Welcome to where the PAST meets PRESENT!
Here you will find illustrations of stone tools and ceramics, drawing tips, and lessons.

You’ll learn how to illustrate an artifact by using a step-by-step technique that will enable you to create a valid drawing, regardless of your artistic ability.

Simple techniques enable you to illustrate artifacts with ease. You can find each lesson under the Blog.

Whether you’re a current archaeologist, interested in learning how to draw realistic images of artifacts, or a student, with a desire to add a new skill to your resume … this website was designed for you.

“Hakuna matata,” no worries, you will be able to create an illustration, by following a few simple steps, even if you say you’re not an artist … I promise!

You’re going to learn how, with pen and ink, to indicate wear zones and worked areas made by human hands – thousands of years ago!

Let’s breathe some life into an old stone tool. …
Ready to Draw?
But first, let’s take a look at some of the art supplies you’ll need, and then we’ll begin with lesson one: Drawing Artifacts to Scale.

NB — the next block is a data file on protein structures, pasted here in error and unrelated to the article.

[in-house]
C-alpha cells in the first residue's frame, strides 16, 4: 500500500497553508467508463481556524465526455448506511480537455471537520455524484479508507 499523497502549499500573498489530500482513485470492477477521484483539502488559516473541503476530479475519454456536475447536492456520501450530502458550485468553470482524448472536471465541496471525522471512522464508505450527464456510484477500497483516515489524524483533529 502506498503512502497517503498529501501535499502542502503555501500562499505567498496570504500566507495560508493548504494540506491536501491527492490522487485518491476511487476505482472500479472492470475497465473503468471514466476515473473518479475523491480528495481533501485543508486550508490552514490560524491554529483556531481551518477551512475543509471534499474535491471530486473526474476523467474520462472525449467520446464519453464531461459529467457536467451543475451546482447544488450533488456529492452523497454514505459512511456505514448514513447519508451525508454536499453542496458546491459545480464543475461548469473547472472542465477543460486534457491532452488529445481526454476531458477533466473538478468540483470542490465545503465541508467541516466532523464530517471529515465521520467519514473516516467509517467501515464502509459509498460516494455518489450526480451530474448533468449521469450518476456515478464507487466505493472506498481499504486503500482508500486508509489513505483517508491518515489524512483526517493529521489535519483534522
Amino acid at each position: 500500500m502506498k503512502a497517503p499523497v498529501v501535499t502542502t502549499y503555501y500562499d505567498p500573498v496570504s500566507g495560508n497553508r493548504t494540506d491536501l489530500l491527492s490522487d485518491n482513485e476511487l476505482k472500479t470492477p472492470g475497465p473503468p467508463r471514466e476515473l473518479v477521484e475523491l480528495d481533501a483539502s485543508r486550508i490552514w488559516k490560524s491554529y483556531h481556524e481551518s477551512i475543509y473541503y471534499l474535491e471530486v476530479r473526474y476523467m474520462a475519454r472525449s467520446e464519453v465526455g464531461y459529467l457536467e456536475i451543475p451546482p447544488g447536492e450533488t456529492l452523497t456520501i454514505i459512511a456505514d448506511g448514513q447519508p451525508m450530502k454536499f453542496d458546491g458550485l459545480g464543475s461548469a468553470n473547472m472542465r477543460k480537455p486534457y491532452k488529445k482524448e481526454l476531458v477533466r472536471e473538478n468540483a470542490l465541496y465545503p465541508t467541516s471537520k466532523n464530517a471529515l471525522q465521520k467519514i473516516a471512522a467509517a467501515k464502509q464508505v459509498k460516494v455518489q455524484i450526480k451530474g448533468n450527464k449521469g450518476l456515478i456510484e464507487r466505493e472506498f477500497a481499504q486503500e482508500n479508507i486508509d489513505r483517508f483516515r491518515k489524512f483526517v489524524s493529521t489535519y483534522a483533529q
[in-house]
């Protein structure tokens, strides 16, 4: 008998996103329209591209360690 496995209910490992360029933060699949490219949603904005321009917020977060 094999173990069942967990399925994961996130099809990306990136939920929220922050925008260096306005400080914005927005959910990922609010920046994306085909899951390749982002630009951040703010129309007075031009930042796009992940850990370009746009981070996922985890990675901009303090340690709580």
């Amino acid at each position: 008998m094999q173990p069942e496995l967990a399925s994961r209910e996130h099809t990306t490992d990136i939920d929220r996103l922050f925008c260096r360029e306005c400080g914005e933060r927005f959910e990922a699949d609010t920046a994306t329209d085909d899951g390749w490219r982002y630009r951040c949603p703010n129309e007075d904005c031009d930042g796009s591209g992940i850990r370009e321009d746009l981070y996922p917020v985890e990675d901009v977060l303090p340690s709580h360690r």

Art supply list for illustrating artifacts.

Below is a photo of a pictograph from a Chumash cave in the Simi Hills area of Ventura County, California. I turned it into a digital painting. It took awhile for me to embrace the idea of digital art. However, I have realized there is a place for this kind of medium. cont. below

Chumash Ceremonial Site, Burro Flats – Digital Painting

The computer can be used alone (Push a filter button and see what happens!) or as a tool to mix colors and give you an idea of how the subject will look without wasting loads of paint (which I have done numerous times) before you break out your brushes and canvas. It’s also a great tool for cleaning up your artwork.